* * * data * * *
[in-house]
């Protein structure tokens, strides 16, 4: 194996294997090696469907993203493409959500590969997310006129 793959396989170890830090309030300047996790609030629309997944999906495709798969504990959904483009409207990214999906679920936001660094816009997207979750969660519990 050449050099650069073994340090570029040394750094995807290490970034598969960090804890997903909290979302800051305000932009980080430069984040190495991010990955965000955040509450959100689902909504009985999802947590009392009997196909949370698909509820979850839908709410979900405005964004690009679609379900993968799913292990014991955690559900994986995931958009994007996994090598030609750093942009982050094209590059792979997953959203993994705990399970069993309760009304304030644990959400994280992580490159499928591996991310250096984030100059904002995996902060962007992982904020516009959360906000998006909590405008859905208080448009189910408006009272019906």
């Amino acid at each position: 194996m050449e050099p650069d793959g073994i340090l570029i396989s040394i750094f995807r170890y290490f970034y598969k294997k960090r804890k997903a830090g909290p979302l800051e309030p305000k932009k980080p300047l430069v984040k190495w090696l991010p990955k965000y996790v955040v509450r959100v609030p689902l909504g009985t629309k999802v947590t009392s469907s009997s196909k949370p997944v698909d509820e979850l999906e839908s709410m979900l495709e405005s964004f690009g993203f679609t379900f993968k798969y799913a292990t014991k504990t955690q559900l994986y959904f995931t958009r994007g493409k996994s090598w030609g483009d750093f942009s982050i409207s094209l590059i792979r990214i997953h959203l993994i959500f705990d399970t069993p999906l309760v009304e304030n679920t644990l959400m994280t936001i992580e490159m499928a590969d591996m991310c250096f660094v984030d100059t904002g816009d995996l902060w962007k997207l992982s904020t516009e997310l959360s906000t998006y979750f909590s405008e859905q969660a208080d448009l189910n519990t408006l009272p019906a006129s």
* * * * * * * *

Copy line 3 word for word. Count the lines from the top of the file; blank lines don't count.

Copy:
């Amino acid at each position: 194996m050449e050099p650069d793959g073994i340090l570029i396989s040394i750094f995807r170890y290490f970034y598969k294997k960090r804890k997903a830090g909290p979302l800051e309030p305000k932009k980080p300047l430069v984040k190495w090696l991010p990955k965000y996790v955040v509450r959100v609030p689902l909504g009985t629309k999802v947590t009392s469907s009997s196909k949370p997944v698909d509820e979850l999906e839908s709410m979900l495709e405005s964004f690009g993203f679609t379900f993968k798969y799913a292990t014991k504990t955690q559900l994986y959904f995931t958009r994007g493409k996994s090598w030609g483009d750093f942009s982050i409207s094209l590059i792979r990214i997953h959203l993994i959500f705990d399970t069993p999906l309760v009304e304030n679920t644990l959400m994280t936001i992580e490159m499928a590969d591996m991310c250096f660094v984030d100059t904002g816009d995996l902060w962007k997207l992982s904020t516009e997310l959360s906000t998006y979750f909590s405008e859905q969660a208080d448009l189910n519990t408006l009272p019906a006129s």